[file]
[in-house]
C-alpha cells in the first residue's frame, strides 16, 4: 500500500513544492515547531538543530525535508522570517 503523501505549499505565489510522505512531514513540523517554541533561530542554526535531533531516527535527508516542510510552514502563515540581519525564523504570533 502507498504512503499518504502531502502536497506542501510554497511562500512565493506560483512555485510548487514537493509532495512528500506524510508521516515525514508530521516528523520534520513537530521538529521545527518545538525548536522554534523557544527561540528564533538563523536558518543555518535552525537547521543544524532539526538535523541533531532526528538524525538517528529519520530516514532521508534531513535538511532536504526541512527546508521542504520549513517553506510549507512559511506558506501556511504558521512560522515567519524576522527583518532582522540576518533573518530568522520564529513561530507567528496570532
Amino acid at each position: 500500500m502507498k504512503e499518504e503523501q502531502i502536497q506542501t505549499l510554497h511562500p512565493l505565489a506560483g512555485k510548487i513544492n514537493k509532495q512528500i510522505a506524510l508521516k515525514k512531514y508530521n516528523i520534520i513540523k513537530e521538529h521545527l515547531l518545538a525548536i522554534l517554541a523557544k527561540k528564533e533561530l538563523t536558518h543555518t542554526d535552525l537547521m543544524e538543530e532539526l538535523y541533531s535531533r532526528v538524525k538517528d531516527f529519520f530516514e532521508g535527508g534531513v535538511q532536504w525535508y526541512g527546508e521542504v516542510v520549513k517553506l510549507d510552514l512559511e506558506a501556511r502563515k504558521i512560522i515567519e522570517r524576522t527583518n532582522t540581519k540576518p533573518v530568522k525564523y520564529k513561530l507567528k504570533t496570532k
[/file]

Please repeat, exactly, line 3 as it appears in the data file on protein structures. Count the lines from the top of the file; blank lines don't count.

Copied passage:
Amino acid at each position: 500500500m502507498k504512503e499518504e503523501q502531502i502536497q506542501t505549499l510554497h511562500p512565493l505565489a506560483g512555485k510548487i513544492n514537493k509532495q512528500i510522505a506524510l508521516k515525514k512531514y508530521n516528523i520534520i513540523k513537530e521538529h521545527l515547531l518545538a525548536i522554534l517554541a523557544k527561540k528564533e533561530l538563523t536558518h543555518t542554526d535552525l537547521m543544524e538543530e532539526l538535523y541533531s535531533r532526528v538524525k538517528d531516527f529519520f530516514e532521508g535527508g534531513v535538511q532536504w525535508y526541512g527546508e521542504v516542510v520549513k517553506l510549507d510552514l512559511e506558506a501556511r502563515k504558521i512560522i515567519e522570517r524576522t527583518n532582522t540581519k540576518p533573518v530568522k525564523y520564529k513561530l507567528k504570533t496570532k